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HBCU football

125 years in the making, J.C. Smith vs. Livingstone matchup is a instant classic

On Dec. 27, 1892, these two schools became the first HBCUs to play HBCU football

There aren’t many matchups between teams with a combined record of 1-17 that will gain national intrigue. However, the showdown Saturday between Livingstone College and Johnson C. Smith University is about way more than the actual play on the field.

This game marks the celebration of the 125th year of football at historically black colleges and universities (HBCUs). On Dec. 27, 1892, these two schools became the first HBCUs to go mano a mano on the gridiron.

The game was played on a snowy afternoon on the campus of Livingstone College in Salisbury, North Carolina. It was an extremely low scoring affair and at the end Johnson C. Smith, then known as Biddle University, emerged victorious. They defeated the Blue Bears 5-0.

That game was the birth of all that is now HBCU football – from the rise of the Southwestern Athletic (SWAC) and the Mid-Eastern Athletic (MEAC) conferences to the induction of Hall of Fame HBCU players Jerry Rice and Walter Payton to star players today such as North Carolina A&T’s Tarik Cohen, who is a rookie for the Chicago Bears.

Central Intercollegiate Athletic Association commissioner Jacqie McWilliams said of the game now known as the Commemorative Classic that the matchup between these two schools is more than just another great rivalry.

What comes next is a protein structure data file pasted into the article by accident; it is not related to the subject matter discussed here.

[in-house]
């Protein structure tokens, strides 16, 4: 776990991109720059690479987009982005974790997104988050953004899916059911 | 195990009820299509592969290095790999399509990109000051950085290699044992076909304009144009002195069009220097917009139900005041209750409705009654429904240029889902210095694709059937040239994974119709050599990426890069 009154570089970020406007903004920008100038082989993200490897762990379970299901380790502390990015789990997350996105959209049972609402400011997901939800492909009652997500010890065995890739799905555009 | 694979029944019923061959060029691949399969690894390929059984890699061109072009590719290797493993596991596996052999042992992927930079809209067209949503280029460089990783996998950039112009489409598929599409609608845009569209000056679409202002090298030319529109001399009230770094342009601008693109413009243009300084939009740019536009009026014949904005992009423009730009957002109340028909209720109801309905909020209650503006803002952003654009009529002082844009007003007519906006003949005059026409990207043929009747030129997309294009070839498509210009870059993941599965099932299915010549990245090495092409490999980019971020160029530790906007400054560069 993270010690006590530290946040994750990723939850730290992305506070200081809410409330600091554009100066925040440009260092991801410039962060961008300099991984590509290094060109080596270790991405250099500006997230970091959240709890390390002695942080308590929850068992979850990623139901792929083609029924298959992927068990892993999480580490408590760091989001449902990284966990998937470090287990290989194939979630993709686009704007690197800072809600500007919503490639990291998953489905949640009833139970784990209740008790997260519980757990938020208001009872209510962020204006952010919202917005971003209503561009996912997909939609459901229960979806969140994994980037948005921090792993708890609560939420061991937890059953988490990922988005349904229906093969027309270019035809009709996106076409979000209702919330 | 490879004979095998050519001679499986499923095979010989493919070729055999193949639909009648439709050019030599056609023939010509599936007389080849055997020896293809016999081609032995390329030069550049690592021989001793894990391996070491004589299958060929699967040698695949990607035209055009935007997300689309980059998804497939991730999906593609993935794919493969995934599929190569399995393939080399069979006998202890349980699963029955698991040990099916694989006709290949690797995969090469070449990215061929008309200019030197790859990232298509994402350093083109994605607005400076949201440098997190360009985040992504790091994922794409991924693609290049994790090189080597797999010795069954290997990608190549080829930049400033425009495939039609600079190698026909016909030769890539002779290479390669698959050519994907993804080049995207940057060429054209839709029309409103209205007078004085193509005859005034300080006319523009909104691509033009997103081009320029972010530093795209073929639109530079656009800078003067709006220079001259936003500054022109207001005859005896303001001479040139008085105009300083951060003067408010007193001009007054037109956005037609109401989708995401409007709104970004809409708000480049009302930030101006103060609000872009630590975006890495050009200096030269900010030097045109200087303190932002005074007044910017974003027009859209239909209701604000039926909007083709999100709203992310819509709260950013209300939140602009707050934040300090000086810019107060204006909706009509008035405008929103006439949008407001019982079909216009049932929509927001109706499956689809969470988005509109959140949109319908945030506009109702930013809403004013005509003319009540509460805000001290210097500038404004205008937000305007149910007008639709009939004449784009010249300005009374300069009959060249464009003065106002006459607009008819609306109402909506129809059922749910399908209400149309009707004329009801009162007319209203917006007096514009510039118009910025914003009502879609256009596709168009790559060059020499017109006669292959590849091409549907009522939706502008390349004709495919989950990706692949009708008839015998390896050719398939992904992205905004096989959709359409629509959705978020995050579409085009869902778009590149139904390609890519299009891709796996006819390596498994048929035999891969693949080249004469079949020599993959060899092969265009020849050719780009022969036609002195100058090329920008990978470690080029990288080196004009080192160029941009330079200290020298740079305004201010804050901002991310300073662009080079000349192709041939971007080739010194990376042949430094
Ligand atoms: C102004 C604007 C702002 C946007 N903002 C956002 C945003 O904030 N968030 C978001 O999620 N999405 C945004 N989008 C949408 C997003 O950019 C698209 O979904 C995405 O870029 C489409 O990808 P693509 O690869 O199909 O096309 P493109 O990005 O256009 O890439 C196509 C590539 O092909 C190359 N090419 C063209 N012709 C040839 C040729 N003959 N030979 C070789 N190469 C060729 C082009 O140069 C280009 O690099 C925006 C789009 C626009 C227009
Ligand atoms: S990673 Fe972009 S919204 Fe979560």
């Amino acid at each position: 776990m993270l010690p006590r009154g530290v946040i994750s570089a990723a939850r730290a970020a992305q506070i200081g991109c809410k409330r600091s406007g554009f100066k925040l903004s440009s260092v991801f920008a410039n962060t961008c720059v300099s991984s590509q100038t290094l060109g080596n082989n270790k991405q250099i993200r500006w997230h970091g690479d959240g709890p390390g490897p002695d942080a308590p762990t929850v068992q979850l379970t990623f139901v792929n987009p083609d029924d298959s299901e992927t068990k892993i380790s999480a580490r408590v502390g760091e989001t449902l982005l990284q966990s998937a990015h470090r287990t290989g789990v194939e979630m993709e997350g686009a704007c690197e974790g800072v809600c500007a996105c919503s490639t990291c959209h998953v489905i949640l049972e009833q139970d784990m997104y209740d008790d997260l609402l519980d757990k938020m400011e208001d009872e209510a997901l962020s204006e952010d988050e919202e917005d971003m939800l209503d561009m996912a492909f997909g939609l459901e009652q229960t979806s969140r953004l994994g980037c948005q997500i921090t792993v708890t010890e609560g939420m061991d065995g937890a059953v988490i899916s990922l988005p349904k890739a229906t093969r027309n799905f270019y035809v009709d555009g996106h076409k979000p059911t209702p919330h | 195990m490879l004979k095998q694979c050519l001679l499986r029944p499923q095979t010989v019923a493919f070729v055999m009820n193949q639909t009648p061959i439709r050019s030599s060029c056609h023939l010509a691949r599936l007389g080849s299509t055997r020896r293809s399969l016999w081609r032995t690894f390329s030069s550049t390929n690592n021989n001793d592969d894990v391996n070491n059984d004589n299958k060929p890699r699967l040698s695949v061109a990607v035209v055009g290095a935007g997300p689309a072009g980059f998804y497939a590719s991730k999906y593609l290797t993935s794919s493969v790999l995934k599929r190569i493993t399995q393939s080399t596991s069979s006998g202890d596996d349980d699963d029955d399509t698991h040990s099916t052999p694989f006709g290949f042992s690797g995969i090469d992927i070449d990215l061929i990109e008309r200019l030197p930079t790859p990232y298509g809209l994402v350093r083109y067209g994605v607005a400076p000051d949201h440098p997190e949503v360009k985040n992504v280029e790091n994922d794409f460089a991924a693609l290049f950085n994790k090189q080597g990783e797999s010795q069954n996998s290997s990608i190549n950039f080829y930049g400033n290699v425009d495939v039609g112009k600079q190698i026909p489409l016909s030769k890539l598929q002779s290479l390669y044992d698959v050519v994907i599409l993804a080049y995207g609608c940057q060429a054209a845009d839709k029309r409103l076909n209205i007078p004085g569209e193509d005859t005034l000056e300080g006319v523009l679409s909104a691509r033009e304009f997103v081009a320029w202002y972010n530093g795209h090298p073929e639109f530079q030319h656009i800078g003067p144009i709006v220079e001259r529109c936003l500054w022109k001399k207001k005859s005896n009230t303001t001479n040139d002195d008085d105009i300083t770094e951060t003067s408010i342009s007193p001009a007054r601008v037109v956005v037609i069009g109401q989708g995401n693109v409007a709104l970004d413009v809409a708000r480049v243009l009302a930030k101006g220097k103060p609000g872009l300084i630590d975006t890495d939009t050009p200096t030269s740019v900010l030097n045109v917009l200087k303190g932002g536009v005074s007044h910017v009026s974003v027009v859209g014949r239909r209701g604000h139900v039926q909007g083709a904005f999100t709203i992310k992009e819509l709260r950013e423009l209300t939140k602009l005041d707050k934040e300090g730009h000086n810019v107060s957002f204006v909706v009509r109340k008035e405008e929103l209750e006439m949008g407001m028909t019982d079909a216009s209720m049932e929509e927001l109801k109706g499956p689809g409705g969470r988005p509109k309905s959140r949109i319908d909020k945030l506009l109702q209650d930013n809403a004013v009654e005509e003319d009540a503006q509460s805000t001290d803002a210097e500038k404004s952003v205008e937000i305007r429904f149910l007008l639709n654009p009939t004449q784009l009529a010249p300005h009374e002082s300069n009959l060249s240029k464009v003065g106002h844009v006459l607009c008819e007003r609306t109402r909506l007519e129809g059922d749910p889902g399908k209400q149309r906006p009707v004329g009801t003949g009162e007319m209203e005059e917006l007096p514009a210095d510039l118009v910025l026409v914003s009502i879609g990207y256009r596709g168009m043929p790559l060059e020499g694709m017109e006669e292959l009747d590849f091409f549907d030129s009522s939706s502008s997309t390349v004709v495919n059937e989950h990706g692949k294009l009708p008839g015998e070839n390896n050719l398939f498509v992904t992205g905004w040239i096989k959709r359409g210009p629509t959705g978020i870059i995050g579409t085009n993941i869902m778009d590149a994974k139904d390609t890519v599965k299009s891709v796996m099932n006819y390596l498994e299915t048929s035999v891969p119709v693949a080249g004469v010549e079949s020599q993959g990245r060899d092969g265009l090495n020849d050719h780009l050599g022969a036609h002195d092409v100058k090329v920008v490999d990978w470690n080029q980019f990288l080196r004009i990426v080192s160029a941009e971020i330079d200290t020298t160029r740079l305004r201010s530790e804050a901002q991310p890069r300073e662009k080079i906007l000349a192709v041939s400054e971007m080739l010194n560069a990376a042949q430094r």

“This game gives a greater opportunity and presence to share the tradition of the importance of black colleges and black college football,” said McWilliams. “I think with the 125th anniversary happening this year it’s really brought light to the historical background and tradition of this game and why it is so important to our community but to also HBCUs.”

Johnson C. Smith coach Kermit Blount agreed. Teaching new generations about the game is a priority for him.

“Our younger generation is a little different. You have to continue to teach them and give them knowledge about the importance of this game and the importance of the two teams playing,” said Blount. “Some of these kids won’t realize how important it was and the history that they made until they finish and realize they were a part of history and didn’t realize it.”

Livingstone coach Daryl Williams echoed Blount’s sentiments. To him, players are so focused on playing that they overlook much needed historical perspective on HBCU football.

“A lot of our players don’t really understand it because they are from different parts of the country,” said Williams. “But like I said to them all week, once the ball gets kicked off, it’s going to be very, very intense and it’s going to move very, very fast and it’s going to be very competitive.”

The two teams will battle at 1 p.m., back where it all started on that snowy December day in 1892. There might only be one winner on the field Saturday, but thanks to the pioneering of these two institutions, HBCUs will able count their 125th victory.

Donovan Dooley is multimedia journalism major from Tuscaloosa, AL. He attends North Carolina Agricultural & Technical University.